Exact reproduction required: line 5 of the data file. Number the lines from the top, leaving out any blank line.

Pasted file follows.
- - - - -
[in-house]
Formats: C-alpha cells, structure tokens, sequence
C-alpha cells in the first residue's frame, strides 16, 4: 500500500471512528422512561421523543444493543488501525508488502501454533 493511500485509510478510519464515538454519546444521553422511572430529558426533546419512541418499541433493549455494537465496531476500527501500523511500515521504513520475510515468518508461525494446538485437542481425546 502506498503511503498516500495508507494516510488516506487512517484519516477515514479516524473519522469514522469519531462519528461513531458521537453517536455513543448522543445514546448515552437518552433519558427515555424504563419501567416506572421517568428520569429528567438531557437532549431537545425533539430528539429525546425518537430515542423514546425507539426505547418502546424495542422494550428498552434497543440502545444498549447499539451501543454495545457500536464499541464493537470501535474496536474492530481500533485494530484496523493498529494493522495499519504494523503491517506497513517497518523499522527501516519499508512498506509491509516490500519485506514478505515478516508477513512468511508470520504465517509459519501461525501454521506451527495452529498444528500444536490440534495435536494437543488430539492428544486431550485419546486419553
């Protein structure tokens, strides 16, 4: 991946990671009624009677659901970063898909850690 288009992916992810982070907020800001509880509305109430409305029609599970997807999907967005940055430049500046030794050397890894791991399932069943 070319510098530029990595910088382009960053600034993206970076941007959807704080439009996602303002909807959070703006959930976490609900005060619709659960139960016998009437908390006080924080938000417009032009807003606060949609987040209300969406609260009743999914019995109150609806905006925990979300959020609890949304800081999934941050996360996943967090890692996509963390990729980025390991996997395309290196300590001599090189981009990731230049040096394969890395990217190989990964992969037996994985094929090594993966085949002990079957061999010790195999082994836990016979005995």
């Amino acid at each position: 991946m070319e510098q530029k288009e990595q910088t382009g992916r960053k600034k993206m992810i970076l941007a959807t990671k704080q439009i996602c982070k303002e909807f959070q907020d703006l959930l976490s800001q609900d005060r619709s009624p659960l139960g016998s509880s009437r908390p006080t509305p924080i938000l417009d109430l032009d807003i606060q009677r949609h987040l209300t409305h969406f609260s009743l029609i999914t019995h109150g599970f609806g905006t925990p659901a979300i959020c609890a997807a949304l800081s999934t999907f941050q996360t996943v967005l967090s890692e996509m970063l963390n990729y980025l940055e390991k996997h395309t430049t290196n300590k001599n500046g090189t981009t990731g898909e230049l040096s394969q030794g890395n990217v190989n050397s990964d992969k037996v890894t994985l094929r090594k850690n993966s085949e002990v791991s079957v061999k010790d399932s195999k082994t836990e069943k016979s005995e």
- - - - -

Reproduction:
């Amino acid at each position: 991946m070319e510098q530029k288009e990595q910088t382009g992916r960053k600034k993206m992810i970076l941007a959807t990671k704080q439009i996602c982070k303002e909807f959070q907020d703006l959930l976490s800001q609900d005060r619709s009624p659960l139960g016998s509880s009437r908390p006080t509305p924080i938000l417009d109430l032009d807003i606060q009677r949609h987040l209300t409305h969406f609260s009743l029609i999914t019995h109150g599970f609806g905006t925990p659901a979300i959020c609890a997807a949304l800081s999934t999907f941050q996360t996943v967005l967090s890692e996509m970063l963390n990729y980025l940055e390991k996997h395309t430049t290196n300590k001599n500046g090189t981009t990731g898909e230049l040096s394969q030794g890395n990217v190989n050397s990964d992969k037996v890894t994985l094929r090594k850690n993966s085949e002990v791991s079957v061999k010790d399932s195999k082994t836990e069943k016979s005995e």